Day 14: Hong Kong
The day, as to be expected, started with a monster bummer as we disembarked from the ship. A lot of the people that I had gotten to know during the 10 days were staying on for a second leg in southern Asia, so I really felt more like I was leaving the party before it was over. I suppose it would have been easier if everyone was getting off, since right then it reminded me of when I would get in trouble in school and had to go inside while everyone else stayed out for recess.
This sentiment was pretty short lived. Given that we decided to end it all with a bang, my first introduction to Hong Kong was The Peninsula Hotel, with a bit of an "anyone who's anyone" clientele. After the hostess showed us around the suite, we headed out to the Star Ferry, and from there into a city that only be described as stacking Los Angeles on top of Manhattan and squeezing it into an area the size of Des Moines. Saying Hong Kong is intense is like saying Chelsea Handler is a abrasive; a massive understatement.
Having no idea what to do, or even where to begin in a city is always something of a challenge. I had Wikipedia-ed and Google Earthed a ton of locations in every other city we were planning on visiting, yet for some reason, never put anything together for Hong Kong. When in this situation, we've discovered that those double-decker hop on-hop off buses prove to be great for getting a feel for where things are, and what to come back to later. Of course, as is the nature of cruising, we really only had the one day, and it became evident that this bus tour was going to be kind of it.
Anyone can look up a photo of the skyline, and initially just get the impression that's it's another big city. Once inside, the intensity becomes almost overwhelming. The buildings, many of which trump other cities tallest, are practically right next to each other, the minimum possible allowance for street and sidewalk. Add to that, grade of the land goes up rather sharply, so now these structures are being further amplified by the increase in elevation. Much beyond being the cluster-type skylines that become the signature of most cities, this one seemed infinite.
I was also struck with the sense of the unimaginable amounts of wealth that people have access to. All of these buildings have corner offices bigger than my condo 800 feet in the air, and someone has to occupy them. Nearly every street we saw was peppered with art galleries, high-end boutique shopping and antiques.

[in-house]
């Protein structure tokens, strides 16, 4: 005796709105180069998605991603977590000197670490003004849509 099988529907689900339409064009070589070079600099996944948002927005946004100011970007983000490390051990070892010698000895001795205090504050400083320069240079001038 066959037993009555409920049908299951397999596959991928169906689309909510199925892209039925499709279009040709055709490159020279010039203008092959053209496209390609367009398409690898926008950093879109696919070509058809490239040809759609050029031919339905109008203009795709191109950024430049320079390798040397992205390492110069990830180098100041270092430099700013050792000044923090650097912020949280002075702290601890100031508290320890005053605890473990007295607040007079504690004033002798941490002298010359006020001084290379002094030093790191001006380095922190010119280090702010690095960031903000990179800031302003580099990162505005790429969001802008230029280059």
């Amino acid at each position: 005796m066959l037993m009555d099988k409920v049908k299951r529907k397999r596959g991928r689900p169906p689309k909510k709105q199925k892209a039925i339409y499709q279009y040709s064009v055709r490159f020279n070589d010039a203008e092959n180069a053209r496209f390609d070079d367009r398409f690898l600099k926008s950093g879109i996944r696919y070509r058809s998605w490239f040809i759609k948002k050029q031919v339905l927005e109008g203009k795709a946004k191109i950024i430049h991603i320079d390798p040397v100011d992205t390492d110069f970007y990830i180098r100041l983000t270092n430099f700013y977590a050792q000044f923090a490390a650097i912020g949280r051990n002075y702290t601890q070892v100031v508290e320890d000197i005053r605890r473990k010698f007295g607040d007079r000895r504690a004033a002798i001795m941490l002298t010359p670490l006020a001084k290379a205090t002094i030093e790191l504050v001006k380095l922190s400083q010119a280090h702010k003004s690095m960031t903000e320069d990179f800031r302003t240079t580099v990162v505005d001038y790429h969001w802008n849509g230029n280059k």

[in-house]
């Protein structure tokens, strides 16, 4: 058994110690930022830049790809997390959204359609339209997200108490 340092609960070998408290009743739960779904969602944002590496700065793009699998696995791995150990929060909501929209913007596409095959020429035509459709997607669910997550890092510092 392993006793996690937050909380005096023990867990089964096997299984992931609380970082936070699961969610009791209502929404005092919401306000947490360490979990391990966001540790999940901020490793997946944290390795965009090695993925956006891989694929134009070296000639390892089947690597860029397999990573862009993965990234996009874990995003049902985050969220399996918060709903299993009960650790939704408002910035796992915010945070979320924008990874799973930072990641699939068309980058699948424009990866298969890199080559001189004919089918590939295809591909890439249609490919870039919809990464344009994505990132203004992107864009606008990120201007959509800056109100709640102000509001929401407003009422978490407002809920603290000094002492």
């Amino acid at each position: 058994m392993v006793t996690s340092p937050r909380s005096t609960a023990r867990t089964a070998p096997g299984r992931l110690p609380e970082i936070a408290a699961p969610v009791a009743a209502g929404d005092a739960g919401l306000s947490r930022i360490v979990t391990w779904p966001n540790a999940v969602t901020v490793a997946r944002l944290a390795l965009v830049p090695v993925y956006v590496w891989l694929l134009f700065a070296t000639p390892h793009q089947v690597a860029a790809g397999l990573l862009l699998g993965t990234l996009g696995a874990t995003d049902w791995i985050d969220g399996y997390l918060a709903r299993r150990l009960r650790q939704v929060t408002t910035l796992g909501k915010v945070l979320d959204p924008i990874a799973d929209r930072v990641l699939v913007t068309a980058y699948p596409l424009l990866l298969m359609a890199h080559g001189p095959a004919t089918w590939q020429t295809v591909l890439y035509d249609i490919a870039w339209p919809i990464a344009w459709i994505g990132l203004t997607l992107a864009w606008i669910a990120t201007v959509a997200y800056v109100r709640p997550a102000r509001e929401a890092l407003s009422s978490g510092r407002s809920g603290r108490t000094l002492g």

The first adventure off the safety and security of the bus was to Victoria Peak, where it would seem that the super affluent lived during the English settlement, and I would imagine still do today. Of course unlike then, anyone is allowed up, and after a VERY steep ride up an incredible grade, one is presented with the most incredible views of a city skyline, quite possibly in the world. It is here that it was also confirmed that it just isn't Hong Kong without shopping opportunities, and everything from posing opportunities with Mickey Mouse to the latest Sony Vaio were all on tap.
Hong Kong being very much where the East and West meet, we stopped for quick bite at none other than The Bubba Gump Shrimp Company, where I enjoyed Jenn-HAY's outfit from the Washington Monument scene, and some clam chowder while looking down on the city.
What turned out to be a total undoing of the warm soup I'd just had, we headed out to a very windy observation deck. As is often the case in places like this, I find the people at these sites far more interesting than whatever said site has to offer, and this was no exception. I laugh a little when people run to get out of my shot, and am never sure whether to tell them that I think they'll only make the photograph MORE interesting.
After my fill of the wind and the sleeping art peddler, we took the tram back down to the street level. After a conversation with a very nice American woman whose family lived in Hong Kong, we were back in the thick of the city. The goal was to walk back to the Ferry, and experience this town in all it's glory. There were too many architecturally unique structures to count, though there was tall building which would have been completely uninteresting save for its gold color that I though was so symbolic of Hong Kong. It's a city run on finance, finance and more finance. However you feel about capitalism, Hong Kong is the showpiece of the capitalist mentality, with perfect examples of what people love and hate about it all in one very densely populated space.
It should be noted that this doesn't make Hong Kong an icon of materialism. The city in many ways is like Shanghai and London had a child (a very successful one). One very priceless London feature was having "Look Left" and "Look Right" painted at the intersections, though in this case it was subtitled in Chinese. Rolls Royce's and Bentleys are everywhere, driving past street markets that could only be Asia. It's nothing to find very tall, modern condominiums with laundry drying outside the window (which of course conjures up the image of raining underpants). Other contrasts exist, such as the skyscrapers towering over churches, a sign that money isn't the ONLY God that Hong Kong knows.
After our ferry ride back to Kowloon, a stroll down the Walk of Stars was in order. This was kinda cool, though it's still no Hollywood. I know they meant well, but star's names on the sidewalk just aren't the same without the proximity to tattoo parlors and porno shops. I waved goodbye to my cruise ship, which was still in port, and after an overpriced dinner at the hotel, retired to the suite.
The evening ended with the nightly laser show, in many ways officially ended the vacation. Perhaps I'll string the video clips together and put them to Comfortably Numb.